Notes on the Geography of Peru: Cusco: Photo 70
Here are two of those doors. One has been partly filled again; the other leads (catch your breath) to Starbucks and one of the city's almost 1,200 places to stay.
The jointing of the wall is not only tight but visually emphasized by cutting down the edge of each stone. Why did the Inca do this? Is it anything more than an esthetic preference?
John Howland Rowe suggests another possibility. He speculates that "an observant traveler in the Cuzco Valley cannot help noticing that many boundary walls and even houses are not built of either stone or adobe, but of square-cut blocks of sod. The turfs are 10 to 15 centimeters in thickness and are laid up in rows with the topside down. They weather to a grey color, something like that of the local stones, and the walls have a surface texture entirely different from either stone or adobe construction. Each turf acquired a rounded face, curving back on the edge to leave the chinks countersunk, much in the fashion of rusticated masonry.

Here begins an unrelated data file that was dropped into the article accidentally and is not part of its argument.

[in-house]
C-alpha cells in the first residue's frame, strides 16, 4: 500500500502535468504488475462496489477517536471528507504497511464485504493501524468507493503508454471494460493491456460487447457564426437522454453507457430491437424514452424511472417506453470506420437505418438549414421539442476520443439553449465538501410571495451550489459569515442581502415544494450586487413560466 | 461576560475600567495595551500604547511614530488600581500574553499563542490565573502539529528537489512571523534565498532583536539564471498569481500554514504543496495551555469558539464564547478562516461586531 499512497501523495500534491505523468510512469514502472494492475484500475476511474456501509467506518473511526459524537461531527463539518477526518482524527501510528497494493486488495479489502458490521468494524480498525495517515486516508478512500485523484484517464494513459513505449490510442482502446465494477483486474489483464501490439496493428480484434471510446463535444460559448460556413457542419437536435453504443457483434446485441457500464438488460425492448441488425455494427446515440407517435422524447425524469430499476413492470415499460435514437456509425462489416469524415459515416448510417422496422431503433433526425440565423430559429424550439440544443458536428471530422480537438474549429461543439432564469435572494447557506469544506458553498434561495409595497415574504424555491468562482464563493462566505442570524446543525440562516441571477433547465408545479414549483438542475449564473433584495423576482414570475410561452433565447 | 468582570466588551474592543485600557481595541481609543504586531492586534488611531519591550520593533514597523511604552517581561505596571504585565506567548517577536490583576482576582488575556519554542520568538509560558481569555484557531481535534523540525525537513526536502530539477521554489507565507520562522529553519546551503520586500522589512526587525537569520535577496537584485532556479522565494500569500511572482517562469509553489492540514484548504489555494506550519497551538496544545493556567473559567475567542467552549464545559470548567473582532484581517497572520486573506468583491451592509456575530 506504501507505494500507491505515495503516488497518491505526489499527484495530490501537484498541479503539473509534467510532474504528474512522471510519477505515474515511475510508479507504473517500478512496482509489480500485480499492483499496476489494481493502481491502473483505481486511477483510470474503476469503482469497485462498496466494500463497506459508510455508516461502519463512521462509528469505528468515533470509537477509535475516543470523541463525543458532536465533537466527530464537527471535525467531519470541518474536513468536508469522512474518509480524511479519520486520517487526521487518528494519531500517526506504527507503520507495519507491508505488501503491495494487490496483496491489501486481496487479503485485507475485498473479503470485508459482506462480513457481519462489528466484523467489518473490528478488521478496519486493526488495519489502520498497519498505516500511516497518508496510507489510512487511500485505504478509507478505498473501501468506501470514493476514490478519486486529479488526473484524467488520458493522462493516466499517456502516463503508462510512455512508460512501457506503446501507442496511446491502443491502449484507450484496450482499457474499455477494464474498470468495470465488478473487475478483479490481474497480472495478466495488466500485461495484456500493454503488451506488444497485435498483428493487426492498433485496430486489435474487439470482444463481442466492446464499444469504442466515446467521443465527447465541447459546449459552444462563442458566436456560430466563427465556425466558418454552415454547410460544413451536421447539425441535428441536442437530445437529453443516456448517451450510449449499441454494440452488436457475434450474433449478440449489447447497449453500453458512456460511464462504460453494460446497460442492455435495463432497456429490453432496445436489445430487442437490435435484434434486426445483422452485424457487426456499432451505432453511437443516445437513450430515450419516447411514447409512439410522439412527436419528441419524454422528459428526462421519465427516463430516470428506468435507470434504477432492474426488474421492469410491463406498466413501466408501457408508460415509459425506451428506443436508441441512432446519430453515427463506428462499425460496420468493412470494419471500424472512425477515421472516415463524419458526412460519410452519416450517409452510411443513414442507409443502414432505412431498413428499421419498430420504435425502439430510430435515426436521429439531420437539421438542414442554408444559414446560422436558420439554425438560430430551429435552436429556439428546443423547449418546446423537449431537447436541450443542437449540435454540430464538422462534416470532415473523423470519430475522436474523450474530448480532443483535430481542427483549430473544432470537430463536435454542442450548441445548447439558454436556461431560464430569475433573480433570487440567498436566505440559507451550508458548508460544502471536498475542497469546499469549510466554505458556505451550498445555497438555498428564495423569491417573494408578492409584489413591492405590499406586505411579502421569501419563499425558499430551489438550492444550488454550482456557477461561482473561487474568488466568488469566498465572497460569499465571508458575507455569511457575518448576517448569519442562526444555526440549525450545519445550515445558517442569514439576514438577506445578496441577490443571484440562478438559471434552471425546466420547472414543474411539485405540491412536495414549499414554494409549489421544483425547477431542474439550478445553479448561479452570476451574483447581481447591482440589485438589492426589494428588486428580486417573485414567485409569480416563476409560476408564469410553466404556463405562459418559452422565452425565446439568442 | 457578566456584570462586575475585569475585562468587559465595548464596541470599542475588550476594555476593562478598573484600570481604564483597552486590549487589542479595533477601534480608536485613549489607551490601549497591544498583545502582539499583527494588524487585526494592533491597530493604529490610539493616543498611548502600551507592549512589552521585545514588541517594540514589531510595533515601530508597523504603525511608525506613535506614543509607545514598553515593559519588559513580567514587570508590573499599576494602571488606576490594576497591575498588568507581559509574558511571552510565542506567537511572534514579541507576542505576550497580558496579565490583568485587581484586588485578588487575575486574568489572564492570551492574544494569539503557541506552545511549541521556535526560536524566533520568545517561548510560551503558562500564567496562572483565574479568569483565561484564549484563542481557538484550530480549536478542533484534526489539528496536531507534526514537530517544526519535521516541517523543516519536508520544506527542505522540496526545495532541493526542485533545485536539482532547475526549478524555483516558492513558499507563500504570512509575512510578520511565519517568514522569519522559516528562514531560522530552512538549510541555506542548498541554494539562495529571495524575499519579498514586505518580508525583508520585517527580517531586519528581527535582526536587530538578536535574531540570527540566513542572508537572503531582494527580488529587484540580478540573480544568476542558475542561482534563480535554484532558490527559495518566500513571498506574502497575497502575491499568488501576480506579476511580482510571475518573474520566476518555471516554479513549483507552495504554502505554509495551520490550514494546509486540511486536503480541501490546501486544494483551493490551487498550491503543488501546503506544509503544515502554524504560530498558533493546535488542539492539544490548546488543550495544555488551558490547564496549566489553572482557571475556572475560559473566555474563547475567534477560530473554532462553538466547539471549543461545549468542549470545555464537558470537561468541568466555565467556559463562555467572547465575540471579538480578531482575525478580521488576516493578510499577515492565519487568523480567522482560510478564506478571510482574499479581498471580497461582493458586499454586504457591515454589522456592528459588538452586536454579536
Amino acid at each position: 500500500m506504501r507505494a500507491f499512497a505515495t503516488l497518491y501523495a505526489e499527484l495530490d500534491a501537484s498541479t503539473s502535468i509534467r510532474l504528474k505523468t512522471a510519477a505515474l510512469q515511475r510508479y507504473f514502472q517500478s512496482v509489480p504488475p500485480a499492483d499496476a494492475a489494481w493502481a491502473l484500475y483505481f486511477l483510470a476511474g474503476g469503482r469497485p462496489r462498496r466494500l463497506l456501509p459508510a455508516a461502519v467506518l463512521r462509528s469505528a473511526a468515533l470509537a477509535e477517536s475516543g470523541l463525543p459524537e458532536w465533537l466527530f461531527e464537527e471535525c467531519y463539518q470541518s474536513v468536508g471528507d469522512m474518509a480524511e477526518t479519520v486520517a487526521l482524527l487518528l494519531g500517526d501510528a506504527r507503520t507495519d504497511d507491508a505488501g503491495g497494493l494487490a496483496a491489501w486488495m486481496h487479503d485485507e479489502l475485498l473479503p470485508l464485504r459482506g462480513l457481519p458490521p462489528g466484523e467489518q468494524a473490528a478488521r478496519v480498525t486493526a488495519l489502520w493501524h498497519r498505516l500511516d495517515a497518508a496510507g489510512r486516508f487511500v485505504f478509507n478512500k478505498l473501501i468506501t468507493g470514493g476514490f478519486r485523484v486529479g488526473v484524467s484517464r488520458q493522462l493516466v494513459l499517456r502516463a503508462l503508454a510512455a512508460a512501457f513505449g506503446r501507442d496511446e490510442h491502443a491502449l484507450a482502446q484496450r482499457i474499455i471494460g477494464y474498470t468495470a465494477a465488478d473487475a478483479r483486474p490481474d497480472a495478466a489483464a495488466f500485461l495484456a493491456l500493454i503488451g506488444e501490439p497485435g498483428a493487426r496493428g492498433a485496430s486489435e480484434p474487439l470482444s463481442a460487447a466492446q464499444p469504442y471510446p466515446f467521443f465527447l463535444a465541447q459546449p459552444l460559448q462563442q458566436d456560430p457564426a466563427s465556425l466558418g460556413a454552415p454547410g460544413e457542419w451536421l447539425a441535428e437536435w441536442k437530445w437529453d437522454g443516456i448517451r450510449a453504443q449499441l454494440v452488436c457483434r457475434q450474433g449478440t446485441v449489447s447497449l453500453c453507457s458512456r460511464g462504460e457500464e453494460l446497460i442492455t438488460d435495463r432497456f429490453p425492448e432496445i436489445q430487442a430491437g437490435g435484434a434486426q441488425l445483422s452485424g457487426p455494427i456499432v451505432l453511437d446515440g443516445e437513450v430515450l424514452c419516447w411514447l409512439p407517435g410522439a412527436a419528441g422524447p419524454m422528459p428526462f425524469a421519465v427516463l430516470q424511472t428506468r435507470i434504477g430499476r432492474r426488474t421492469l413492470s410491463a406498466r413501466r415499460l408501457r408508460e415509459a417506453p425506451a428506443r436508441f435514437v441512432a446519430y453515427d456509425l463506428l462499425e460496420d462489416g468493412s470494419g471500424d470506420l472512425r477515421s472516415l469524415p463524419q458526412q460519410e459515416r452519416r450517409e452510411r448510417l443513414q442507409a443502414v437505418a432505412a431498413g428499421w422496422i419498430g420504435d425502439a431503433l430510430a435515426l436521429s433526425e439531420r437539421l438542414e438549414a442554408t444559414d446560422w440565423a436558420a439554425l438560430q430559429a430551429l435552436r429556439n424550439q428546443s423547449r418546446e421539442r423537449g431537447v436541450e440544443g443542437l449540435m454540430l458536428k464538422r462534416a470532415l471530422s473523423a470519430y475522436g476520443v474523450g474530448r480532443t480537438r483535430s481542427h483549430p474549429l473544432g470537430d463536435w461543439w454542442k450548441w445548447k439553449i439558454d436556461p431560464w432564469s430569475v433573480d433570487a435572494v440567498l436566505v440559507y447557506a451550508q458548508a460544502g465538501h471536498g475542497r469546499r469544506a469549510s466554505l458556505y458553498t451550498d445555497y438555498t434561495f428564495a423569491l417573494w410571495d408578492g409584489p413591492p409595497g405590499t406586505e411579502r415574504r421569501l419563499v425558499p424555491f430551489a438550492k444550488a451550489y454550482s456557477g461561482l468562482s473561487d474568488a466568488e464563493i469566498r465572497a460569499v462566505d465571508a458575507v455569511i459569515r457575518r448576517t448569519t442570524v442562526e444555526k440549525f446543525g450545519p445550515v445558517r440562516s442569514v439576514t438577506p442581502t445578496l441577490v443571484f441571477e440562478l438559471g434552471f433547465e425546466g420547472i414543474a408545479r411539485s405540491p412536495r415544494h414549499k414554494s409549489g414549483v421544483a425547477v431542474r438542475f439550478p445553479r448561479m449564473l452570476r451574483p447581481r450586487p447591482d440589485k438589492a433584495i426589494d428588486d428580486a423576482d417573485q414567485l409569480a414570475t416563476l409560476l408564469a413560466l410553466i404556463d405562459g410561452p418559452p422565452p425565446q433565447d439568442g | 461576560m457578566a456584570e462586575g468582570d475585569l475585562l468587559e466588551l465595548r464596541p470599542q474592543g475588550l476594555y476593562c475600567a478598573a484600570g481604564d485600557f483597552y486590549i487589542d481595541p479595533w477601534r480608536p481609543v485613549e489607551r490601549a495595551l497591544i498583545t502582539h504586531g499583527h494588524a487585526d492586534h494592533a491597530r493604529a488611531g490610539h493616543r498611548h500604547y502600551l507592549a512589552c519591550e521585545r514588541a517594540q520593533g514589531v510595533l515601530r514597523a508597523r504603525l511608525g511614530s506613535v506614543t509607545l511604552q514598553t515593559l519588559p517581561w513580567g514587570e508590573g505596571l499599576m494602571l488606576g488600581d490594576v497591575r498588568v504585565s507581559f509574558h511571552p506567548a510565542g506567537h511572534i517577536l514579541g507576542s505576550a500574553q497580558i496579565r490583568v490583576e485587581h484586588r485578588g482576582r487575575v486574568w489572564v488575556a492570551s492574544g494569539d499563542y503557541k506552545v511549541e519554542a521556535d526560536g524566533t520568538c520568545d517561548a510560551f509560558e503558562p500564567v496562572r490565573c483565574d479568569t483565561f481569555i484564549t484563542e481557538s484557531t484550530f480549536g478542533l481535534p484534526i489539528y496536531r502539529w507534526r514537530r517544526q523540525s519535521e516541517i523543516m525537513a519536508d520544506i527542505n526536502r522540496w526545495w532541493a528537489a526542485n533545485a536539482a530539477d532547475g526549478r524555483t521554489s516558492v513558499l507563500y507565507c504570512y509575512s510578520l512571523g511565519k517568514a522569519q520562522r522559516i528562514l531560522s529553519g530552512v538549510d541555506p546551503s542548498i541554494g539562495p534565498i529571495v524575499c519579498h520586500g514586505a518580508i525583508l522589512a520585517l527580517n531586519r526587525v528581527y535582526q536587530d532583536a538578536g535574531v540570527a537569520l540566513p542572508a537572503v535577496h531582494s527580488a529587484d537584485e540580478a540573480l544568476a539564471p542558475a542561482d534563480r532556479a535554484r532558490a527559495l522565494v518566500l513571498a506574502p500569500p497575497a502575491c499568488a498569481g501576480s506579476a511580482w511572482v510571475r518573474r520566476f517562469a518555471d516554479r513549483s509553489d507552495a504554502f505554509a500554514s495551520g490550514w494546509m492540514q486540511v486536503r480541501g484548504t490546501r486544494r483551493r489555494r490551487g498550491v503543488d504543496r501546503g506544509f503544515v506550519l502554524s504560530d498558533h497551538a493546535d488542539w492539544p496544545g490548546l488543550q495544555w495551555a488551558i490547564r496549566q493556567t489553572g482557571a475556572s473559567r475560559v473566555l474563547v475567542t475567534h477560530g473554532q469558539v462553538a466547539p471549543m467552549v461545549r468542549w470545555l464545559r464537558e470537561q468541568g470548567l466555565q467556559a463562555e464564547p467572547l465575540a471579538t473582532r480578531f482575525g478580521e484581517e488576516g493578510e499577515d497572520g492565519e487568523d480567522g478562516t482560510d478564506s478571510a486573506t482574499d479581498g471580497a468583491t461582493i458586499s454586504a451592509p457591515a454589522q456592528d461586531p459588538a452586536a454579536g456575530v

"Now, Inca masonry of the ashlar, or regular course type, generally has a surface appearance that is too similar to that of a sod wall to be accidental. The stones are cut with a rounded surface and countersunk joints, details which serve no structural purpose, are not natural to the medium of rectangular blocks, and hence are purely a decorative convention. Sod construction is the most likely source for such a convention."
See John Howland Rowe, An Introduction to the Archaeology of Cuzco, 1944, p. 25.
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